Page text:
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Introduction to Art History

I've adapted this from an original presentation that wasn't mine; adding a few more slides. Serves as an excellent introduction to Art History and its methodology.

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Introduction to Art History

  1. 1. Introduction to Art History<br />Art History Starter Kit and Methodology<br />Magister Ricard<br />Somerset Academy 2009-2010<br />
  2. 2. Slide Contents<br />What is Art? Its Purpose and Its Function<br />Fundamentals of Interpretation: Formal and Contextual Analysis<br />Principles of Design: Style<br />
  3. 3. Leonardo da Vinci<br />Mona Lisa<br />Oil on poplar<br />c. 1503<br />
  4. 4. Claude Monet<br />Impression, Sunrise<br />Oil on canvas<br />1872<br />
  5. 5. Andy Warhol<br />Superman<br />Screen print<br />1961<br />
  6. 6. What is Art?<br />Art (art), n. 1. the quality, production, or expression of what is beautiful, appealing, or of more than ordinary significance<br />Work of art = visual expression of an idea<br />Medium = a particular material, along with its accompanying technique (plural = media)<br />
  7. 7. Popular Media<br />Paint media<br />Acrylic, Enamel, Gesso, Glaze, Ink, Oil, Tempera, Watercolor<br />Used on: Canvas, Cloth, Glass, Metal, Paper, Wood<br />Drawing media<br />Chalk pastel, Charcoal, Colored pencil, Marker, Oil pastel, Pen and ink<br />Sculpture materials<br />Beads, Clay, Found objects, Jewels, Marble, Metals, Papier-mache, Plaster, Plastic, Sand, Stone, Textile, Wax, Wire, Wood<br />
  8. 8. Medium: Watercolor<br />Thomas Girtin<br />Jedburgh Abbey from the River. 1798-99. Watercolor on paper.<br />
  9. 9. What is “History”?<br />History (his-tuh-ree), n. 1. the branch of knowledge dealing with past events. 2. a continuous, systematic narrative of past events as relating to a particular people, country, period, person, etc., usually written as a chronological account; chronicle: a history of France; a medical history of the patient. <br />economic realities<br />historical events<br />social dynamics<br />religious and spiritual organizations<br />technological advancements<br />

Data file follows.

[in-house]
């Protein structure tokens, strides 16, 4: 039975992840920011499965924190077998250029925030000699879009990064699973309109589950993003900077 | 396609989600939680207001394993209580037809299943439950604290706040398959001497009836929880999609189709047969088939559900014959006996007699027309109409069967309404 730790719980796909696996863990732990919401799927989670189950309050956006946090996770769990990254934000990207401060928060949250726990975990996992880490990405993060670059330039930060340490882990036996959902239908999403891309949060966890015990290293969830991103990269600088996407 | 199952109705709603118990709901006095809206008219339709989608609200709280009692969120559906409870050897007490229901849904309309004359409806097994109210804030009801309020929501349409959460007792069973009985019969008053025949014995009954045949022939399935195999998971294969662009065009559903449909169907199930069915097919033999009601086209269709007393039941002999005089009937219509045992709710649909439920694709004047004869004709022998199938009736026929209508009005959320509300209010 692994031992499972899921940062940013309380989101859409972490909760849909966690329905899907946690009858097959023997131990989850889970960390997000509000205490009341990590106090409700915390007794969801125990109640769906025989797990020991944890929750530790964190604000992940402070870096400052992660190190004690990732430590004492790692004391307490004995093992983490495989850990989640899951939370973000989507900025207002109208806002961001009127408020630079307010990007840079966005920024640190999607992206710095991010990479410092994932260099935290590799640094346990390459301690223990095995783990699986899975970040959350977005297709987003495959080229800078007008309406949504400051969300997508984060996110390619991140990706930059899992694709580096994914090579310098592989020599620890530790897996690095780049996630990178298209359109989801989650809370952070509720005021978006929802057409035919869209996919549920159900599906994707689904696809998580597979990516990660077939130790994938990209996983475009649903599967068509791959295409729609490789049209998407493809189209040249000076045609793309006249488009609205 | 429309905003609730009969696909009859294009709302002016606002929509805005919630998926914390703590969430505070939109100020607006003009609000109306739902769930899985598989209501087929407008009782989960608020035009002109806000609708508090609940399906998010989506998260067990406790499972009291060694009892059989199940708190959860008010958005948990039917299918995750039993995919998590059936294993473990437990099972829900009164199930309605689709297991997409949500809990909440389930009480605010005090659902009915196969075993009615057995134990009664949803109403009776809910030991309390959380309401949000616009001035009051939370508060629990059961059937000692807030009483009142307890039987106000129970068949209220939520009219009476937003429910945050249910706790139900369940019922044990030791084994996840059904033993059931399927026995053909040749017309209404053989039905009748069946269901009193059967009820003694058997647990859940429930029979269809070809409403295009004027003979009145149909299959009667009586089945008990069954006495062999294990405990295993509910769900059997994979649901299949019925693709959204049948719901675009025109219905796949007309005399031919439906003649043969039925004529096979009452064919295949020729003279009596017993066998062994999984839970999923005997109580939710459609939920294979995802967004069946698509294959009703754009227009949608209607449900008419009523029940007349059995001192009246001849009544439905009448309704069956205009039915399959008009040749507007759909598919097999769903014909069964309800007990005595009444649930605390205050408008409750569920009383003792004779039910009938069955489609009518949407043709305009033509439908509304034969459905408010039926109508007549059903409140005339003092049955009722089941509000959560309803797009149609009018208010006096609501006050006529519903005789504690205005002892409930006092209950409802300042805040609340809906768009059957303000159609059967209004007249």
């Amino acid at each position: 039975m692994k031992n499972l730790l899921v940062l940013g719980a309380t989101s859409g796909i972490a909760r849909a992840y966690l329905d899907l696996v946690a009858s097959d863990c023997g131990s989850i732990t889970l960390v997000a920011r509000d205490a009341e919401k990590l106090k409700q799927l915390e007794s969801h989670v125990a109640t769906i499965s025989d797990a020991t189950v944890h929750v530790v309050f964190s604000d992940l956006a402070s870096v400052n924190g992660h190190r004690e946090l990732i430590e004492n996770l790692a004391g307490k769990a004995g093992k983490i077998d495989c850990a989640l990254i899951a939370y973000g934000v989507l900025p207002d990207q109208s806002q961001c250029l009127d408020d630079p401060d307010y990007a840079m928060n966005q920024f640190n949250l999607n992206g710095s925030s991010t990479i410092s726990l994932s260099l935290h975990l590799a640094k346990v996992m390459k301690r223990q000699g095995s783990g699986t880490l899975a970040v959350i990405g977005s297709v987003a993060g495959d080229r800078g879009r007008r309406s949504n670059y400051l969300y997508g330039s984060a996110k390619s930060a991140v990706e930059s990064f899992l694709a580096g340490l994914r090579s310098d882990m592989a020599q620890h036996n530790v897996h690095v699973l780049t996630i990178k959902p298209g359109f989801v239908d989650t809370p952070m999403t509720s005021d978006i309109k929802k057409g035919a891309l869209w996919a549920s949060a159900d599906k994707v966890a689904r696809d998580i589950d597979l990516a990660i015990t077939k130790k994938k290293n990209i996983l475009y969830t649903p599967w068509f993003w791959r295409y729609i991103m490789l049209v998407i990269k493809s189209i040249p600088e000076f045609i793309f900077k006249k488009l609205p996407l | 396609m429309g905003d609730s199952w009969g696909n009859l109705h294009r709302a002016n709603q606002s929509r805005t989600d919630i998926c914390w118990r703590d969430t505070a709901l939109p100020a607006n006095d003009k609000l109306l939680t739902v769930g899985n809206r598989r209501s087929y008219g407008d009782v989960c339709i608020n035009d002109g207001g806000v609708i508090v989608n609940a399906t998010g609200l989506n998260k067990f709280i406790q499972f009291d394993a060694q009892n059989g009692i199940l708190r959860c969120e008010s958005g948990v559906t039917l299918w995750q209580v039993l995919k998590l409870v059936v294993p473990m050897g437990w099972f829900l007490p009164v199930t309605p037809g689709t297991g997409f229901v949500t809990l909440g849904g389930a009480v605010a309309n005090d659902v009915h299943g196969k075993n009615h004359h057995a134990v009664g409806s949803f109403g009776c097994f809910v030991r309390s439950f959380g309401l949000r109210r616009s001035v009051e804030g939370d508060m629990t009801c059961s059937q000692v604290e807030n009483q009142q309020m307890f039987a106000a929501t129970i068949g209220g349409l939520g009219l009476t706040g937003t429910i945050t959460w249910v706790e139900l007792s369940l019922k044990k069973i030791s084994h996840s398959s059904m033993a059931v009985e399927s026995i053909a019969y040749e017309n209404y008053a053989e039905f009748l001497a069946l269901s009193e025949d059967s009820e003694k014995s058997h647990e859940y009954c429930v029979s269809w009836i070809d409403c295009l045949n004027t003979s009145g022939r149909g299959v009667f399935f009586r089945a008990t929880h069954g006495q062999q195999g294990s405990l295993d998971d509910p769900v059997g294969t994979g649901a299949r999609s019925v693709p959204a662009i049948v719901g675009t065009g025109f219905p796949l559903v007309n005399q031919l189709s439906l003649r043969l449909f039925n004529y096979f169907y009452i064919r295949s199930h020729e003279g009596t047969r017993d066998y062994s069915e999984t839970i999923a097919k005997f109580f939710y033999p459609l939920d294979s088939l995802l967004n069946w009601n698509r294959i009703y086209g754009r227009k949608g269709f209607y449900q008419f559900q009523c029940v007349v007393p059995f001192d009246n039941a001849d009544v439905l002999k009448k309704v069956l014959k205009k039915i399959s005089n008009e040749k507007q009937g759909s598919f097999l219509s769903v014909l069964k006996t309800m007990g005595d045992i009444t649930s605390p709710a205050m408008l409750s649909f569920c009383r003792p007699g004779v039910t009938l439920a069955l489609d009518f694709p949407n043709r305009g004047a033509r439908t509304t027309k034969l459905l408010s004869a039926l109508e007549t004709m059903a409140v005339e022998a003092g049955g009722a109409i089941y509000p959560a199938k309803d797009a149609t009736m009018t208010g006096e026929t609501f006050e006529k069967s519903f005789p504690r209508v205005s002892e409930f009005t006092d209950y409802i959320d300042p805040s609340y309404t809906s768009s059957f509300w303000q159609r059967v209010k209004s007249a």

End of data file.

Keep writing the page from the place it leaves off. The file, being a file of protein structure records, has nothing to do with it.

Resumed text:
10. 10. Purposes and Functions of Art<br />Communicating information<br />In non-literate societies, art was used for teaching<br />Today, photography, film & television are used for disseminating information<br />
  11. 11. Purposes and Functions of Art<br />Spiritual Sustenance<br />All of the world’s major religions have used art to inspire and instruct the faith<br />
  12. 12. Purposes and Functions of Art<br />Personal & Cultural Expression<br />
  13. 13. Purposes and Functions of Art<br />Social & Political Purposes<br />Artist have criticized or influenced values or public opinion<br />Often it is clear & direct<br />Other times, it is less obvious <br />Monarchs who commissioned projects to symbolize their strength & power<br />
  14. 14. Social & Political Influences<br />Paul Revere<br />The Bloody Massacre perpetrated in King Street, Boston, Massachusetts. 1770. Engraving.<br />Louis Le Vau and Jules Hardouin-Mansar<br />Palais de Versailles, Versailles, France. 1668-85.<br />
  15. 15. II. Fundamentals of Interpretation:<br />Formal and Contextual Analysis<br />
  16. 16. Art = Form + Content<br />In the most basic way art can be thought of as having two parts:<br />its form<br />its content<br />Form relates to the “formal” aspects of art or how the art is made.<br />Content relates to the subject of the art.<br />
  17. 17. Formal Analysis of Painting<br />Looking at a work of art to try to understand what the artist wants to convey visually<br />Line and Shape<br />Color<br />Texture<br />Space and Mass<br />Composition<br />Scale<br />
  18. 18. 1. Line and Shape<br />Lines define space and may create an outline or contour, as style called “linear.”<br />They can be visible or implied<br />It may be two-dimensional, three-dimensional (as with a wire), or suggested or implied.<br />Wherever there is an edge, the place where one object or plane appears to end and other object or space<br />
  19. 19.